This release is one of the very few releases to have the new optional DTS:X mix, which is an object based sound format (similar to Dolby Atmos). There is also a DTS-HD MA 7.1 mix, which will be reviewed here. This film is a slow bourn gothic romance with supernatural horror elements, so the soundscape is crucial here. Luckily, this audio presentation knocks it out of the park. The sound effects are robust, layered, and well-balanced from start to finish. Each moan, scream, door creak, and haunting noise is perfectly mixed.

The surround and rear speakers ooze with these great sounds with excellent directionality. The ambient noises in old time New York as well as the old house noises of the mansion is amazing and fluid. The score always adds to the suspense and emotion of the film without drowning out any dialogue or other sound effects. Speaking of the dialogue, it is always crystal clear and easy to follow, and free of any pops, cracks, hiss, and high shrills. The bass packs a punch when it needs to, especially in the heavier suspenseful moments without crossing into rocky territory. The LFE is excellent and the dynamic range is very wide here, leaving this audio presentation with great marks.



Audio Commentary – Guillermo Del Toro might be the best film speaker and lover of film in the world working now. This commentary track is amazing and I’ve listened to it twice already. The master of movies talks about how he made the film, how the audience should perceive it, how the studio didn’t market the film right, the music, the actors, set pieces, and more. This is now in my top 5 audio commentaries.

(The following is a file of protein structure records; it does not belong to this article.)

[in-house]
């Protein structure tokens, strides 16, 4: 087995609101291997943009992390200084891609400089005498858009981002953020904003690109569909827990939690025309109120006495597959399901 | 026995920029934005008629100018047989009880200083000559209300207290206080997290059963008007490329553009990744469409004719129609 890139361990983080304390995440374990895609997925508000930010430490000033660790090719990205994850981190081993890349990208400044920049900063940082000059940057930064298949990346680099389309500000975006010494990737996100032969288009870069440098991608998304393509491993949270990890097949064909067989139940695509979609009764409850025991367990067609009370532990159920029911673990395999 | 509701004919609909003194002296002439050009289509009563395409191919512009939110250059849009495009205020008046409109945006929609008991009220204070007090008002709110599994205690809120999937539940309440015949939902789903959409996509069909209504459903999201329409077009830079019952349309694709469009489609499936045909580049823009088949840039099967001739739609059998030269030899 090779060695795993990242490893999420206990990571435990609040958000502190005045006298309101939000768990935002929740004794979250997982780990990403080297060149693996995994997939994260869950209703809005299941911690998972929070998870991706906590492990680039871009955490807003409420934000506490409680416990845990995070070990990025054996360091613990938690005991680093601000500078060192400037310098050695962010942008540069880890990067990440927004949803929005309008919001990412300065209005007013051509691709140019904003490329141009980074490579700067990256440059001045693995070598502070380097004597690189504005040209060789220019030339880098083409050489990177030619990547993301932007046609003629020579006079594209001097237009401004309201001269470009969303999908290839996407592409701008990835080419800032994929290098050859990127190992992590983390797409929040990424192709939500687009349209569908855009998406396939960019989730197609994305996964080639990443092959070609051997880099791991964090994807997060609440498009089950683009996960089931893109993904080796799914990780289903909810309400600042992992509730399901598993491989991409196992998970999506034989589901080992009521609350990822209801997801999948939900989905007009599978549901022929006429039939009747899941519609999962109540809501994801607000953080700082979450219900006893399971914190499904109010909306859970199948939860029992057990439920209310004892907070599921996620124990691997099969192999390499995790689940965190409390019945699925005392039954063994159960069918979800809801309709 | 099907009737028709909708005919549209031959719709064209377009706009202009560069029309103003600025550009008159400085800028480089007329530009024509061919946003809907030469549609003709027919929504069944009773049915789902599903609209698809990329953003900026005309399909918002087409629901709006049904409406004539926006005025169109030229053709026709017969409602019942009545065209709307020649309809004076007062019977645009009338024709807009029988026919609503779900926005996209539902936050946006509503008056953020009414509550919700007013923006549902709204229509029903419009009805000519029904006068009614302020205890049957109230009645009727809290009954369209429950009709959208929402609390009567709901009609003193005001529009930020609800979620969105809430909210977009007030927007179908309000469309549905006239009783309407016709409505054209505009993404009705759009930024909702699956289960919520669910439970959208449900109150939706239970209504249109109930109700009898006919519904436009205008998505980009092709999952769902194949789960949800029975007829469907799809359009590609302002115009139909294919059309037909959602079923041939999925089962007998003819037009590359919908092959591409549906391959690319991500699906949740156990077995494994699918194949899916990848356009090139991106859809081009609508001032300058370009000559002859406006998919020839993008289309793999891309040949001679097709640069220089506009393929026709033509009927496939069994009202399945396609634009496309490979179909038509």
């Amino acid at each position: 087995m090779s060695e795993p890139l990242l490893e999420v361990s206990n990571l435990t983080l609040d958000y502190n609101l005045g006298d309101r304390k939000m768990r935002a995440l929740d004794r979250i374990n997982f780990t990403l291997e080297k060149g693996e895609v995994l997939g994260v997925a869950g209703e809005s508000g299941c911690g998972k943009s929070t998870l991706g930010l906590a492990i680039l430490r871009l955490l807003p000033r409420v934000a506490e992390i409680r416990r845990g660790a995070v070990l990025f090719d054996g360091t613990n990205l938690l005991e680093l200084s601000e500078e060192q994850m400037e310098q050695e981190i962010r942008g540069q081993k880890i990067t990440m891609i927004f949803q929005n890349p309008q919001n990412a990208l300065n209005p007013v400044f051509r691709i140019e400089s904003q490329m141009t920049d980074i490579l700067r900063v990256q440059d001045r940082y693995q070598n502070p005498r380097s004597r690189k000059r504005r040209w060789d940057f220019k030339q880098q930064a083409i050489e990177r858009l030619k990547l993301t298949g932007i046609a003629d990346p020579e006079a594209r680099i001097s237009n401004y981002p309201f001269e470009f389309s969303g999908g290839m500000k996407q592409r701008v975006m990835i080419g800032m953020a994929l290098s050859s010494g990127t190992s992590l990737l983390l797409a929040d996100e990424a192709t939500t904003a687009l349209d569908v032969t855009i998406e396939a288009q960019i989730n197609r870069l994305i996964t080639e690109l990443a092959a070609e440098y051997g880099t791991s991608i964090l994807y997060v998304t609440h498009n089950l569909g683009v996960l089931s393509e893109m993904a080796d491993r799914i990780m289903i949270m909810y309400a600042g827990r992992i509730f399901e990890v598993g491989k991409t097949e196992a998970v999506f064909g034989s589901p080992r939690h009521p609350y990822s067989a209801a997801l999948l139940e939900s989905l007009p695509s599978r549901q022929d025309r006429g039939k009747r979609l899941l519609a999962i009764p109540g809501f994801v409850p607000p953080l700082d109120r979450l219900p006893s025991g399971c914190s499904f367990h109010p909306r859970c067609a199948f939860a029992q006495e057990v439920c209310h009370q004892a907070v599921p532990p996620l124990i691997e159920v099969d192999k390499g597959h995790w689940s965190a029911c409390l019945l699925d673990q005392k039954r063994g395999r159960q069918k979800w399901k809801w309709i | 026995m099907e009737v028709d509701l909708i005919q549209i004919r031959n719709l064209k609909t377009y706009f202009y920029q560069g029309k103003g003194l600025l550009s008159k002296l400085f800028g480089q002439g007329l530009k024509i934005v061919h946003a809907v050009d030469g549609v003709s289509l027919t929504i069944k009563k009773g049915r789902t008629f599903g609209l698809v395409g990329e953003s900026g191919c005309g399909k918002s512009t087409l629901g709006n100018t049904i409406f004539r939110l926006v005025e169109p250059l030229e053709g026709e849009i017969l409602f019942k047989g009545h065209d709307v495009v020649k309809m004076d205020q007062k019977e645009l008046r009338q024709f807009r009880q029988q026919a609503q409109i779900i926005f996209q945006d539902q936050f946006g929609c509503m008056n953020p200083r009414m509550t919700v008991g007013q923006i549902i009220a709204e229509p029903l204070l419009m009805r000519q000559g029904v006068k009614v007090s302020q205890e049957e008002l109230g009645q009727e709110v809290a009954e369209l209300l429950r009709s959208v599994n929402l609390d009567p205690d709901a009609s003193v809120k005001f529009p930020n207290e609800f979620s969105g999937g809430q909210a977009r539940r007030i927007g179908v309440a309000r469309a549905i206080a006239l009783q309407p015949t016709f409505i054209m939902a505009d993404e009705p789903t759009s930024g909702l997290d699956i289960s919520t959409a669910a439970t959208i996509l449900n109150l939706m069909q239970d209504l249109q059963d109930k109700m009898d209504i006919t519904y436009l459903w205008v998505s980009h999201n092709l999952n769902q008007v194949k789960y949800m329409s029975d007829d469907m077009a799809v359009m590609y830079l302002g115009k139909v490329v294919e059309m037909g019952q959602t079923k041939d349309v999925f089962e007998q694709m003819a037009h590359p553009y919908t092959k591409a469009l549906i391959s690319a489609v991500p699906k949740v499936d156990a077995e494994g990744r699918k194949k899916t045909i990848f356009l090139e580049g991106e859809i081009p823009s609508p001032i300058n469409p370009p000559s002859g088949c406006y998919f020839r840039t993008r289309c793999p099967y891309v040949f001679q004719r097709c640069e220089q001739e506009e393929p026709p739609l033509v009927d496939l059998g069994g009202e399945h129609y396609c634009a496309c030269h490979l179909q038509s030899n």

I Remember ‘Crimson Peak’ (HD, 19 Mins.) – This is a 4-part featurette that takes a look at the sets and locations of the film, with the crew talking about what inspired them to make the sets like they did. 

Deleted Scenes (HD, 5 Mins.) – There are five one minute deleted scenes here, all of which are worth watching, but you’ll see why they were edited out.

A Primer on Gothic Romance (HD, 6 Mins.) – Guillermo Del Toro and the cast talk about the gothic history and themes that take place in the movie.

The Light and Dark of ‘Crimson Peak’ (HD, 8 Mins.) – Here the crew talks about the film’s use of color and production design.

Hand Tailored Gothic (HD, 9 Mins.) – Here is in depth look at the wardrobe and all the work that went into the costumes of the film.

A Living Thing (HD, 12 Mins.) – Here is also an in depth look at the mansion used in the movie and all the crew did to make it look haunted and run down.

Beware of ‘Crimson Peak’ (HD, 8 Mins.) – Tom Hiddleston takes us on a journey through the mansion.

Crimson Phantoms (HD, 7 Mins.) – Here we have the visual effects, both practical and CG discussed here. I love seeing how makeup and visual effects artists create the monsters.




Crimson Peak‘ is one of the greatest gothic romance films of all time with a bit of horror mixed in. Guillermo Del Toro sure shows us why he still is one of the finest filmmakers working today here. Everything is beautifully shot and the story is told very well. Excellent performances all around, make this film one of the better movies of recent memory. The video and audio presentations are both worthy with the audio aspect being amazing. The extras are plentiful and a lot of fun, with the audio commentary by Del Toro being one of my favorites. Don’t think twice about purchasing this Blu-ray.


– Bryan Kluger



By Bryan Kluger

Former husky model, real-life Comic Book Guy, genre-bending screenwriter, nude filmmaker, hairy podcaster, pro-wrestling idiot-savant, who has a penchant for solving Rubik's Cubes and rolling candy cigarettes on unreleased bootlegs of Frank Zappa records.